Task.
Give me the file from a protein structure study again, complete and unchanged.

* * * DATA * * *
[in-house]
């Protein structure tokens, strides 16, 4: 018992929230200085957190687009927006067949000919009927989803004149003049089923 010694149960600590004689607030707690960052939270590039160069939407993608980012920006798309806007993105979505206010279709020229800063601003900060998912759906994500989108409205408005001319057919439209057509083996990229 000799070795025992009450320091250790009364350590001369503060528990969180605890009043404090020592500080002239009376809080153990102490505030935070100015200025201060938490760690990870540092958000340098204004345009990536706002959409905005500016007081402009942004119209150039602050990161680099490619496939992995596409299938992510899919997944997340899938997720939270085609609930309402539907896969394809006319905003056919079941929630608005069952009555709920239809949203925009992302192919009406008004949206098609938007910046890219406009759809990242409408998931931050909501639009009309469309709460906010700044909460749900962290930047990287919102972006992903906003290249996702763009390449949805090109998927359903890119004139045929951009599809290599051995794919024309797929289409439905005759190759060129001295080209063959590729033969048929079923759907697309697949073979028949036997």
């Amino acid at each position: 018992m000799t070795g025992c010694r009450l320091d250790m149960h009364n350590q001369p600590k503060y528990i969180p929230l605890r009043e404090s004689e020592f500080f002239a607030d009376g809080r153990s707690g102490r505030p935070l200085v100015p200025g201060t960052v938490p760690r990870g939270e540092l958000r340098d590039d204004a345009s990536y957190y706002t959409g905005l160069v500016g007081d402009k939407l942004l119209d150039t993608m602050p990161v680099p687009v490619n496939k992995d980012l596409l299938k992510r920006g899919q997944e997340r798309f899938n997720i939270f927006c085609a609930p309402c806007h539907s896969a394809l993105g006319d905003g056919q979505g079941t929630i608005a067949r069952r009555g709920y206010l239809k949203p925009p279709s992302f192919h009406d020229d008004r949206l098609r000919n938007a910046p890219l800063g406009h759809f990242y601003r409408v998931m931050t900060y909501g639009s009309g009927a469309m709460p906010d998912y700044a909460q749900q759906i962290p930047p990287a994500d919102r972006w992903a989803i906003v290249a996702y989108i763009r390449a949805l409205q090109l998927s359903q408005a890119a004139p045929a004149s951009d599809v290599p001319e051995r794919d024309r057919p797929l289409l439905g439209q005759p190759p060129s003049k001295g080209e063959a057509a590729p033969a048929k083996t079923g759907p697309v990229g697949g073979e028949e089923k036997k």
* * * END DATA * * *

[in-house]
């Protein structure tokens, strides 16, 4: 018992929230200085957190687009927006067949000919009927989803004149003049089923 010694149960600590004689607030707690960052939270590039160069939407993608980012920006798309806007993105979505206010279709020229800063601003900060998912759906994500989108409205408005001319057919439209057509083996990229 000799070795025992009450320091250790009364350590001369503060528990969180605890009043404090020592500080002239009376809080153990102490505030935070100015200025201060938490760690990870540092958000340098204004345009990536706002959409905005500016007081402009942004119209150039602050990161680099490619496939992995596409299938992510899919997944997340899938997720939270085609609930309402539907896969394809006319905003056919079941929630608005069952009555709920239809949203925009992302192919009406008004949206098609938007910046890219406009759809990242409408998931931050909501639009009309469309709460906010700044909460749900962290930047990287919102972006992903906003290249996702763009390449949805090109998927359903890119004139045929951009599809290599051995794919024309797929289409439905005759190759060129001295080209063959590729033969048929079923759907697309697949073979028949036997």
């Amino acid at each position: 018992m000799t070795g025992c010694r009450l320091d250790m149960h009364n350590q001369p600590k503060y528990i969180p929230l605890r009043e404090s004689e020592f500080f002239a607030d009376g809080r153990s707690g102490r505030p935070l200085v100015p200025g201060t960052v938490p760690r990870g939270e540092l958000r340098d590039d204004a345009s990536y957190y706002t959409g905005l160069v500016g007081d402009k939407l942004l119209d150039t993608m602050p990161v680099p687009v490619n496939k992995d980012l596409l299938k992510r920006g899919q997944e997340r798309f899938n997720i939270f927006c085609a609930p309402c806007h539907s896969a394809l993105g006319d905003g056919q979505g079941t929630i608005a067949r069952r009555g709920y206010l239809k949203p925009p279709s992302f192919h009406d020229d008004r949206l098609r000919n938007a910046p890219l800063g406009h759809f990242y601003r409408v998931m931050t900060y909501g639009s009309g009927a469309m709460p906010d998912y700044a909460q749900q759906i962290p930047p990287a994500d919102r972006w992903a989803i906003v290249a996702y989108i763009r390449a949805l409205q090109l998927s359903q408005a890119a004139p045929a004149s951009d599809v290599p001319e051995r794919d024309r057919p797929l289409l439905g439209q005759p190759p060129s003049k001295g080209e063959a057509a590729p033969a048929k083996t079923g759907p697309v990229g697949g073979e028949e089923k036997k």